|I'd read this book -- and was fascinated by how the Orphan Trains came to pass...|
|The EXCELLENT speaker was Amanda Miller the Curator of the Geneseo Historical Society.|
|The room was packed. They often get 300 people...|
|Amanda had a lot of historical information -- and many of the orphans ended up in our area.|
It worked like this -- posters would be put up in the towns where the trains were scheduled to stop. People would come to the station on the appointed day, and the children would be herded off the train, and lined up for inspection. The biggest boys were taken first -- and they became free farm labor. The adorable blonde babies were taken second. And the red headed little girls were always the last to go.
As it turns out, the Midwest hated the Irish just as much as the city folk did. The newest immigrants to America at the time -- the Irish children were discriminated against, and were chosen last, or not chosen at all -- then sent back to the city.
IF the Midwestern family sent their Irish orphans to school, the other children were merciless in their degrading treatment, and nobody thought much of it at the time. Coming on the Orphan Train was something a child was very ashamed of -- and when they grew up -- they never spoke of it. So their families never knew about their bleak beginnings.
The Children's Aid Society had very little ability to check on the children after the families took them home. Some of the children certainly did find a better life, and they grew up in loving homes, cherished by their new families. But others were abused and became little more than slaves. One farmer was allowed to take three boys before anybody figured out he beat them and worked them to death.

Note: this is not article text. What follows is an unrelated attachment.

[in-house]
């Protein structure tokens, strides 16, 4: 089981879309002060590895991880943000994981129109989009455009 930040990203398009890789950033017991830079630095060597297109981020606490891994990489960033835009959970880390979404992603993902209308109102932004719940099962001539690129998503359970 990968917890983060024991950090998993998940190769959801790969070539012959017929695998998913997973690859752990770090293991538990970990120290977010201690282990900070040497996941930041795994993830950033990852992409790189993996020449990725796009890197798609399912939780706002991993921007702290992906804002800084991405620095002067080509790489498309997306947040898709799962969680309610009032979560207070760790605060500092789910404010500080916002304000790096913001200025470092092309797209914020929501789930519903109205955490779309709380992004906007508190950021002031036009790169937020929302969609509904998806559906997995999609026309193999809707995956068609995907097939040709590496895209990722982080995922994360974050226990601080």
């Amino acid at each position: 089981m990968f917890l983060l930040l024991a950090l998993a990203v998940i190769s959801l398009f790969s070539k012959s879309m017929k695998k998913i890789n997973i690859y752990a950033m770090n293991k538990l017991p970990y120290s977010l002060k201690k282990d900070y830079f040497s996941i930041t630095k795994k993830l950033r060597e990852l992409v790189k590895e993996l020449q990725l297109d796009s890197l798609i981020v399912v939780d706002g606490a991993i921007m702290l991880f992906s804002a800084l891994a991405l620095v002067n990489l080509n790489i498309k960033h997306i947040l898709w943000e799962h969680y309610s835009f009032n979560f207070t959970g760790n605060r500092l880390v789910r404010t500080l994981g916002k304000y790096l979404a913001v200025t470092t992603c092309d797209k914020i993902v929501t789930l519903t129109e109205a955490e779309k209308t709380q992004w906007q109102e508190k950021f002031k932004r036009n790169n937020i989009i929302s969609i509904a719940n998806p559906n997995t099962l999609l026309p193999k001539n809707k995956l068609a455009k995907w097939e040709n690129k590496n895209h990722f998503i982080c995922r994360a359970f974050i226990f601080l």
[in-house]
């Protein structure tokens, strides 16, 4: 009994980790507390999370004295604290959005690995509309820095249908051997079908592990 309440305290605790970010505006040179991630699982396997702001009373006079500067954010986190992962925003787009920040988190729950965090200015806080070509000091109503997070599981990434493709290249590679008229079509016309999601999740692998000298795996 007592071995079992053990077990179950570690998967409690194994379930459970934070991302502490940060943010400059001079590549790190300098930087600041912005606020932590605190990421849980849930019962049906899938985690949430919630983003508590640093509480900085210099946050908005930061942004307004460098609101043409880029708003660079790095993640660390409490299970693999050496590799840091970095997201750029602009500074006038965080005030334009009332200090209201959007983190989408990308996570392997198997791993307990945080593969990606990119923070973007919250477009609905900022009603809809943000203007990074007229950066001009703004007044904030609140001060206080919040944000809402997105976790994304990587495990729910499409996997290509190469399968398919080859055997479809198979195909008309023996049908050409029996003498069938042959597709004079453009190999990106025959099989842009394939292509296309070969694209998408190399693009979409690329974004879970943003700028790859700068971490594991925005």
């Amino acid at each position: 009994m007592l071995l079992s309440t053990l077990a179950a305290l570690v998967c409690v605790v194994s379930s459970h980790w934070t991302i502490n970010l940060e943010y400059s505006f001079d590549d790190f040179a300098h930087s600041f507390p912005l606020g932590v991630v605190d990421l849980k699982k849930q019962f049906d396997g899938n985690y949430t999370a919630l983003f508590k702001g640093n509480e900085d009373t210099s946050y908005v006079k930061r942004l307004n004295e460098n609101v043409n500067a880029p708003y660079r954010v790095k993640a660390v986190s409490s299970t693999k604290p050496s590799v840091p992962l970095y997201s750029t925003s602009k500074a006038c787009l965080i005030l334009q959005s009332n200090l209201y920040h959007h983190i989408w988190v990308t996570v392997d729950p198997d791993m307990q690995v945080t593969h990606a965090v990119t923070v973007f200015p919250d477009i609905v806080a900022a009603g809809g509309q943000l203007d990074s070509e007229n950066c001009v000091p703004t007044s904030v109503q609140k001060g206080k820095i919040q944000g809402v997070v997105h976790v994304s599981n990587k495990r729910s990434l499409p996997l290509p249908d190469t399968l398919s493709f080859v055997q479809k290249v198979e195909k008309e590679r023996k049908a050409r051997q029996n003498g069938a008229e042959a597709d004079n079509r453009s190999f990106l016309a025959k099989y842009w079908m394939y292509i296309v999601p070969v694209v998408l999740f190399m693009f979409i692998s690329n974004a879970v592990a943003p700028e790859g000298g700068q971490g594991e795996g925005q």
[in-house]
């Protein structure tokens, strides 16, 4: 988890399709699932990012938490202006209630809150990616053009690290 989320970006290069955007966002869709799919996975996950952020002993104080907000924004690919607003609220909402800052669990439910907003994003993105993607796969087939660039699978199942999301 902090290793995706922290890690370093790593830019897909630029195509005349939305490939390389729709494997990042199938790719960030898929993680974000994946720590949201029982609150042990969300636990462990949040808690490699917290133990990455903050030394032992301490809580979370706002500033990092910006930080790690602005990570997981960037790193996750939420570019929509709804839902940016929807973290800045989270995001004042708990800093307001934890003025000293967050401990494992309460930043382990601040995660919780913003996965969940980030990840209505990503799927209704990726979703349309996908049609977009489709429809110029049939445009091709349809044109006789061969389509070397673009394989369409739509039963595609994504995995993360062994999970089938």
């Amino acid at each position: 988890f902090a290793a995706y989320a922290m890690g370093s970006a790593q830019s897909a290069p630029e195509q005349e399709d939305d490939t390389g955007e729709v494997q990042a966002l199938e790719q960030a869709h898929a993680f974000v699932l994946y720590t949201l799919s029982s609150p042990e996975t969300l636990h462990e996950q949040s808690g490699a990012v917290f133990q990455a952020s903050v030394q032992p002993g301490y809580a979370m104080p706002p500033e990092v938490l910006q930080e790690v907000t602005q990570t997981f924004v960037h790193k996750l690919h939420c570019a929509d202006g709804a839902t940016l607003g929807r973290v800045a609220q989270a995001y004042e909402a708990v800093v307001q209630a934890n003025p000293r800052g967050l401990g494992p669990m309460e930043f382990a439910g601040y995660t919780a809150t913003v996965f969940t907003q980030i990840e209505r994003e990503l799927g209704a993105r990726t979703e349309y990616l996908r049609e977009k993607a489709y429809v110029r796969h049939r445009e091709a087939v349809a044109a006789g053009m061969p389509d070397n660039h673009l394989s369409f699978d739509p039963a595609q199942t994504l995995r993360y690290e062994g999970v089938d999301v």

As each child got on the train, he/she was given a new outfit to wear, and a pair of shoes. In many cases, this was the first time the child wore shoes...
|This woman is holding the dress her Grandmother wore in 1923, when she came to Clinton, Iowa on the Orphan Train...|
|My selfie -- me and Amanda. She was SO INTERESTING -- and is writing a book about Orphan Trains.|
|Everybody wanted a picture of that little dress...|
It was shocking to think about the seemingly insurmountable problems of society at the time. Thousands of homeless children living in the streets...because of no effective birth control, parents dying young because of epidemics and no medical treatment.
The children had no hope for a better life...no way out. I think -- THANK GOD for the Orphan Trains -- but then, I think -- shame on those foster families for discriminating against the Irish children...
But I like to focus on the positive side of things...and isn't it wonderful that we have solved most of those problems. Via effective birth control, improved living conditions, a better understanding of how disease was spread. Thanks to science, common sense and simply a desire to make things better -- we live in a very different world today.
Right? Then, I wonder if today's immigrants are still struggling with the same hatred, fear and prejudice....
So, Amanda Miller -- job well done. You made me think...